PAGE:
Researchers studied normal human oral cells along with human oral cancer cells to determine how EGCG was affecting cancer cells differently than normal cells. They grew the normal and cancer cells on petri dishes and then exposed them to EGCG at concentrations typically found in the saliva after chewing green-tea chewing gum. Researchers collected the cells and checked for oxidative stress and signs of antioxidant response.
They found that a protein called sirtuin 3 (SIRT3) was critical to the process, so the idea that EGCG might selectively affect the activity of SIRT3 in cancer cells, to turn it off, and in normal cells, to turn it on, was probably applicable in multiple kinds of cancers.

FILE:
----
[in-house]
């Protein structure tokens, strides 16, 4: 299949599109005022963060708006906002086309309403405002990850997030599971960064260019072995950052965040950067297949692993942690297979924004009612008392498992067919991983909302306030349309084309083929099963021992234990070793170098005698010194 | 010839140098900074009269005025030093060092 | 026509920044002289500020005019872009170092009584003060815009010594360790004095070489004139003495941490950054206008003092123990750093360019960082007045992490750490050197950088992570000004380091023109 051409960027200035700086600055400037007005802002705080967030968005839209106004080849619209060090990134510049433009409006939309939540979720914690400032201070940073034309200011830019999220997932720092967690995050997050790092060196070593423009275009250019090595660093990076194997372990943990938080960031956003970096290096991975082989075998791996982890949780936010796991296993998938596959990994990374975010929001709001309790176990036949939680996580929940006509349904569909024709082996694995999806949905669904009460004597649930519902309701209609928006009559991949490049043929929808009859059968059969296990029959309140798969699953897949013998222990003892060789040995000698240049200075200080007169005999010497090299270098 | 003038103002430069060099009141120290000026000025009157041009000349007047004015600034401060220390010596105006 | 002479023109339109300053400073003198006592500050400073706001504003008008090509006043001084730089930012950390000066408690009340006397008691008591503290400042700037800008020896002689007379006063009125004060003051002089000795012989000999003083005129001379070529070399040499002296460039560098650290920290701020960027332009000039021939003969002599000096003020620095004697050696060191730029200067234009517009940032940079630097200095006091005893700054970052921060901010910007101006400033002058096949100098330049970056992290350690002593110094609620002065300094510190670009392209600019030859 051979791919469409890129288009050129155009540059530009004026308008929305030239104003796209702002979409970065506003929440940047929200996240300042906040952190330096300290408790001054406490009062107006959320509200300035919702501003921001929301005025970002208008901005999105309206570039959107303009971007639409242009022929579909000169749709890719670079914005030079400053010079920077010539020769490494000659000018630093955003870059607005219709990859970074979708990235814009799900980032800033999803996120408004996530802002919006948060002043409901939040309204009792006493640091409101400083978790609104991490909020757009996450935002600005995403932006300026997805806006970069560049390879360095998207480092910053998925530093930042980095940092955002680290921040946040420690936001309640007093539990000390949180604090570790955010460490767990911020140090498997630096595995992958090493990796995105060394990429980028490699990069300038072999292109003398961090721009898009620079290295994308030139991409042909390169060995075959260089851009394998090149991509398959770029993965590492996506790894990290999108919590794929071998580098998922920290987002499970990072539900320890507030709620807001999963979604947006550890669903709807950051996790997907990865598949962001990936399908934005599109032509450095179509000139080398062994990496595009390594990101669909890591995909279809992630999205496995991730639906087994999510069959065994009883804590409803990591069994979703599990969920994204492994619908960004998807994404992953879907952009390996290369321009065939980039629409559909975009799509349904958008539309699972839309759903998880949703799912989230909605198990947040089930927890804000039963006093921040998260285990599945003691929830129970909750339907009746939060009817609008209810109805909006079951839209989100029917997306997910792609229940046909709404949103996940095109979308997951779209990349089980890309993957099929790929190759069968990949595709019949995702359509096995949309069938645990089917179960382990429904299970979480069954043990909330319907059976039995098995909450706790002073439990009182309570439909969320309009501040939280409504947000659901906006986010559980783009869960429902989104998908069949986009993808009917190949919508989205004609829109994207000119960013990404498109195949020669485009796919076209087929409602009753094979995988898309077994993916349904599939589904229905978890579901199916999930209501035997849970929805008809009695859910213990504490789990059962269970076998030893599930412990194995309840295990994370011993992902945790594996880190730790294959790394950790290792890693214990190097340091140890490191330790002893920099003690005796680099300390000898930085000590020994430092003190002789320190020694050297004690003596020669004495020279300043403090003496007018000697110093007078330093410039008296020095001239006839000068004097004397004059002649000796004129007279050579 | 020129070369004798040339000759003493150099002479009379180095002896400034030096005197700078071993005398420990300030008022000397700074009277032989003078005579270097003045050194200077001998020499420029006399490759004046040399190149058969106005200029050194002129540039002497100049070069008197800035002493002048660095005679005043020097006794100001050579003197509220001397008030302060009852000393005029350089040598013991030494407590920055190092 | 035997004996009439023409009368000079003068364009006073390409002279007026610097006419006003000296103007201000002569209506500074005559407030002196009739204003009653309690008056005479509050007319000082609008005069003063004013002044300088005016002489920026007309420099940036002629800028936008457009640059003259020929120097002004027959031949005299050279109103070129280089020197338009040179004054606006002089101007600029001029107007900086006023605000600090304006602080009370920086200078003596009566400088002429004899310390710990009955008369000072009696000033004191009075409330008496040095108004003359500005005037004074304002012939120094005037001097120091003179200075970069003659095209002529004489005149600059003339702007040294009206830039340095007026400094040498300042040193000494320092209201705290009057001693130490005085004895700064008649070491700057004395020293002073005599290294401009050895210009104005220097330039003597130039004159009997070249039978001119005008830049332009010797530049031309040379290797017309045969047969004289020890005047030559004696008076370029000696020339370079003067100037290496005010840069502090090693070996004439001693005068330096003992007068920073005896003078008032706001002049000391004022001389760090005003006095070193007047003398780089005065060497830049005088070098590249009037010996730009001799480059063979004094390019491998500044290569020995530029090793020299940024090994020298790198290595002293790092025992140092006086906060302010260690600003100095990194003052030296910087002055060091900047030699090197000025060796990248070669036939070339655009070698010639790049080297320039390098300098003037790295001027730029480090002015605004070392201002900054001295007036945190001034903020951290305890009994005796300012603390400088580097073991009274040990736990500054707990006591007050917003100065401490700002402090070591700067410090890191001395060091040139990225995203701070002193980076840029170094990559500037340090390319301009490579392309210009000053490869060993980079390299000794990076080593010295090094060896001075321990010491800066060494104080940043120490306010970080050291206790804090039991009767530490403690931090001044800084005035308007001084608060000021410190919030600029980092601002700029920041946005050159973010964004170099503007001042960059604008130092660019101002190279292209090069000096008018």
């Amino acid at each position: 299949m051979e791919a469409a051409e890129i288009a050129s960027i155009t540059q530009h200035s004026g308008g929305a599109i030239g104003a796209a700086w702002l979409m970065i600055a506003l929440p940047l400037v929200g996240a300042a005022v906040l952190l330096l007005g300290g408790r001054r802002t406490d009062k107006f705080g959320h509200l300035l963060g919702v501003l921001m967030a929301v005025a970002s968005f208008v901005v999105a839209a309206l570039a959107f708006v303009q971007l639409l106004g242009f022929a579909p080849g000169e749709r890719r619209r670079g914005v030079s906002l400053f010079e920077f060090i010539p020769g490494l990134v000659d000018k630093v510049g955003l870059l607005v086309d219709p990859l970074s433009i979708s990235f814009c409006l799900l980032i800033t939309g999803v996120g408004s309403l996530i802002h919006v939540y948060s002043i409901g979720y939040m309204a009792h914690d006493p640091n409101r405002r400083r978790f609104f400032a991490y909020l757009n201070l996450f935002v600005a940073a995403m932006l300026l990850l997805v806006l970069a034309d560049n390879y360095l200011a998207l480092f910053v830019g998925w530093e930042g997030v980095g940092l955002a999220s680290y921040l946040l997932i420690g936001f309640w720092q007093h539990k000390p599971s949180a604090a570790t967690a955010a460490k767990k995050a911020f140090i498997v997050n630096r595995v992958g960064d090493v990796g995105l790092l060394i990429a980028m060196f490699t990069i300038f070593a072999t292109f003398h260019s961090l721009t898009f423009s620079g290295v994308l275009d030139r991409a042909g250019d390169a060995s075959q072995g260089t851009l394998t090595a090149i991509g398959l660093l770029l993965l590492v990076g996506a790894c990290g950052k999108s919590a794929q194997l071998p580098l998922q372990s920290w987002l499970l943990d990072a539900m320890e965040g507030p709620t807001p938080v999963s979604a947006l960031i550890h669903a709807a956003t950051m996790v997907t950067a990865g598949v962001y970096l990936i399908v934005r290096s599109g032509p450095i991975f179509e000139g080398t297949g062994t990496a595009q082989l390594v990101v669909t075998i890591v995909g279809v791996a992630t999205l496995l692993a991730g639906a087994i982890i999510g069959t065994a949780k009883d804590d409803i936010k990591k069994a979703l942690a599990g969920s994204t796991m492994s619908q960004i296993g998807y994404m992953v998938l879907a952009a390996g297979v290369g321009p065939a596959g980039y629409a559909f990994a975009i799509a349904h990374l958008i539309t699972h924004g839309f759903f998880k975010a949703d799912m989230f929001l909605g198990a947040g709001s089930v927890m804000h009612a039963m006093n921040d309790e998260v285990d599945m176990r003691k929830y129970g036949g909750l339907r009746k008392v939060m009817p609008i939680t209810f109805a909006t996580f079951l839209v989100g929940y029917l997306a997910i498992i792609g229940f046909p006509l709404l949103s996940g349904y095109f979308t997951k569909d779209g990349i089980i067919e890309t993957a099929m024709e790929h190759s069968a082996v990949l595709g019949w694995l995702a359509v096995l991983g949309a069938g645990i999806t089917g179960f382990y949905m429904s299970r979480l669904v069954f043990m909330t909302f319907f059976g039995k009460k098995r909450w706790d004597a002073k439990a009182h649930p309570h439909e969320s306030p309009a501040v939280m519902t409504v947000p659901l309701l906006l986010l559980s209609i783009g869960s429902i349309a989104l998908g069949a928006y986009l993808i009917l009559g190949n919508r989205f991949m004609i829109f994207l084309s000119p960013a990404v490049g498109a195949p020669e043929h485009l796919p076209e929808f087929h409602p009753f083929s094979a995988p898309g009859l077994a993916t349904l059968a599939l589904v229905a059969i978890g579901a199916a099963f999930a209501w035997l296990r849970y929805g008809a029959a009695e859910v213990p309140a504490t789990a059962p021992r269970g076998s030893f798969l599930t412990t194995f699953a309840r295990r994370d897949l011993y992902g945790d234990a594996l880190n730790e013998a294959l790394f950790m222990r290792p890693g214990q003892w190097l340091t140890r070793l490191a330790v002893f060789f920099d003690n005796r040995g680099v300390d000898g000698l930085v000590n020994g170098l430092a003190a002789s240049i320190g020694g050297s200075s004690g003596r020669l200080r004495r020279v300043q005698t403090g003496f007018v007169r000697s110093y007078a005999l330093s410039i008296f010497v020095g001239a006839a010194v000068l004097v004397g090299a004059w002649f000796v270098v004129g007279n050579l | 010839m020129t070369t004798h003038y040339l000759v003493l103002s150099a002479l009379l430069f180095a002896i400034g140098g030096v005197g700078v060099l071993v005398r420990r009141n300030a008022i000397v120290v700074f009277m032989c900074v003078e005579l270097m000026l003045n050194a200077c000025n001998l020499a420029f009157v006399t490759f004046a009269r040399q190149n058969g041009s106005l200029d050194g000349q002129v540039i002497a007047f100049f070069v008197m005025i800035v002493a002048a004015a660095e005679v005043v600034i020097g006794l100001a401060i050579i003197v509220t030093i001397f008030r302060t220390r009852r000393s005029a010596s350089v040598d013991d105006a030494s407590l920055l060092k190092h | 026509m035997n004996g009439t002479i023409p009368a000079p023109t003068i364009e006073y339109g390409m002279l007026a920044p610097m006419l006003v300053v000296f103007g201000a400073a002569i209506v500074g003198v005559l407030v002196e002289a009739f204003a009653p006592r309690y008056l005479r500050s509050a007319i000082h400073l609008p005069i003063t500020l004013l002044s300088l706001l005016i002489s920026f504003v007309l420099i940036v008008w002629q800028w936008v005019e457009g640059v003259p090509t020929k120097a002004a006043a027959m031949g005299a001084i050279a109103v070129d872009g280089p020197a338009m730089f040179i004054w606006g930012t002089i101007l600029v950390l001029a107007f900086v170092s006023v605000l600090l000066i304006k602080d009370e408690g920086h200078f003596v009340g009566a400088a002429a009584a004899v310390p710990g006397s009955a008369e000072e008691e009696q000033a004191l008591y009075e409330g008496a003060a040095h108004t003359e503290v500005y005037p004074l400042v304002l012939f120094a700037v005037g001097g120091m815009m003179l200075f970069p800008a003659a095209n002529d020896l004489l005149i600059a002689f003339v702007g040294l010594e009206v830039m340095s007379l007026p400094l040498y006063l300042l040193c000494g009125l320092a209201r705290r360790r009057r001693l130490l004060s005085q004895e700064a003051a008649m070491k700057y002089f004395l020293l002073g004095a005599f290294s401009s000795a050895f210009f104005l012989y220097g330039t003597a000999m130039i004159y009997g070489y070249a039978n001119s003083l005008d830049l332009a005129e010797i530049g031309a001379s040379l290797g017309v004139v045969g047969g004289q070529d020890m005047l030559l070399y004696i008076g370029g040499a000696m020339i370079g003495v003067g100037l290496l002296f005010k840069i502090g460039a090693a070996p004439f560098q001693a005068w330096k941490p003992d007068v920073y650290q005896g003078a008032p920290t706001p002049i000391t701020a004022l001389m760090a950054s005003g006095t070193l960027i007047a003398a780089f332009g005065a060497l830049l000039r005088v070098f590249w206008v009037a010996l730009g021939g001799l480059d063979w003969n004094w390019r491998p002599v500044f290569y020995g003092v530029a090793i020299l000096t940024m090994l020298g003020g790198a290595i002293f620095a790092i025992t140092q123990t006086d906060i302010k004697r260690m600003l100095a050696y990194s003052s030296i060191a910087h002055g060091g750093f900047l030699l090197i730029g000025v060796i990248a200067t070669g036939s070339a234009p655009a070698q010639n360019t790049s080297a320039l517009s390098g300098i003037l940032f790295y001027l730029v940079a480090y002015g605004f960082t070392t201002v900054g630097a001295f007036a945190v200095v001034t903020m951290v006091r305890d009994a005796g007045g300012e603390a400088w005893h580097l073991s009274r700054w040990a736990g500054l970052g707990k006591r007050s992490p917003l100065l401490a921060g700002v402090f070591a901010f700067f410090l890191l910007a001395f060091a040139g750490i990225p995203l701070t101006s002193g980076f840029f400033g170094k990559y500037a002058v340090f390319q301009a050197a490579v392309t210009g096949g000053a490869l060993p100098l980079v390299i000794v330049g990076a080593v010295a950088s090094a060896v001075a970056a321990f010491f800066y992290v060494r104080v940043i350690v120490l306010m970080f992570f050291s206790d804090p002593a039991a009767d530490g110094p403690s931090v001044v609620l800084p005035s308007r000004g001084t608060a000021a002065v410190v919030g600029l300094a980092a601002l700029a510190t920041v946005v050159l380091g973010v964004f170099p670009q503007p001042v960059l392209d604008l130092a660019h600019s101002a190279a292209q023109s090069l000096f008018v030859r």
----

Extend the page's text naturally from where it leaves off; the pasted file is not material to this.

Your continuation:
Associate professor Joshua Lambert said, "The next step would be to study the mechanism in animals." If those tests and human trials turn out to be successful, the researchers then hope to create anti-cancer treatments that are as effective as current treatments without the harmful side effects.
The study appears online in the issue of Molecular Nutrition and Food Research.